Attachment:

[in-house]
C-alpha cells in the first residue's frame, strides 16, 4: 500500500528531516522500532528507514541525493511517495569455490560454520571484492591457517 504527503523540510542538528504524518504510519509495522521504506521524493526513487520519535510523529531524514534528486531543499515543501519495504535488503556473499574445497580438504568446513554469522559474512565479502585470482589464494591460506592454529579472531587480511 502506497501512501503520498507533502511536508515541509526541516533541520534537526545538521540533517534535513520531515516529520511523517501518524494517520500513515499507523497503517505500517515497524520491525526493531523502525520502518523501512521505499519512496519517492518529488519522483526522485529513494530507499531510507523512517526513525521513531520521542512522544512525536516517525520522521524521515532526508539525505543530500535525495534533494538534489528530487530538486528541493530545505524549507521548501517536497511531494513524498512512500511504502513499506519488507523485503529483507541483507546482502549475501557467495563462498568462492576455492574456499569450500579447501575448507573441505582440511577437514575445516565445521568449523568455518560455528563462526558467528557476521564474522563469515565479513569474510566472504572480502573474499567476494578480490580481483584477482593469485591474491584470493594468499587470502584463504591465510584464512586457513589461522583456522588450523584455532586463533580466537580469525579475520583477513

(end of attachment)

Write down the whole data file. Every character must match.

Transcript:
[in-house]
C-alpha cells in the first residue's frame, strides 16, 4: 500500500528531516522500532528507514541525493511517495569455490560454520571484492591457517 504527503523540510542538528504524518504510519509495522521504506521524493526513487520519535510523529531524514534528486531543499515543501519495504535488503556473499574445497580438504568446513554469522559474512565479502585470482589464494591460506592454529579472531587480511 502506497501512501503520498507533502511536508515541509526541516533541520534537526545538521540533517534535513520531515516529520511523517501518524494517520500513515499507523497503517505500517515497524520491525526493531523502525520502518523501512521505499519512496519517492518529488519522483526522485529513494530507499531510507523512517526513525521513531520521542512522544512525536516517525520522521524521515532526508539525505543530500535525495534533494538534489528530487530538486528541493530545505524549507521548501517536497511531494513524498512512500511504502513499506519488507523485503529483507541483507546482502549475501557467495563462498568462492576455492574456499569450500579447501575448507573441505582440511577437514575445516565445521568449523568455518560455528563462526558467528557476521564474522563469515565479513569474510566472504572480502573474499567476494578480490580481483584477482593469485591474491584470493594468499587470502584463504591465510584464512586457513589461522583456522588450523584455532586463533580466537580469525579475520583477513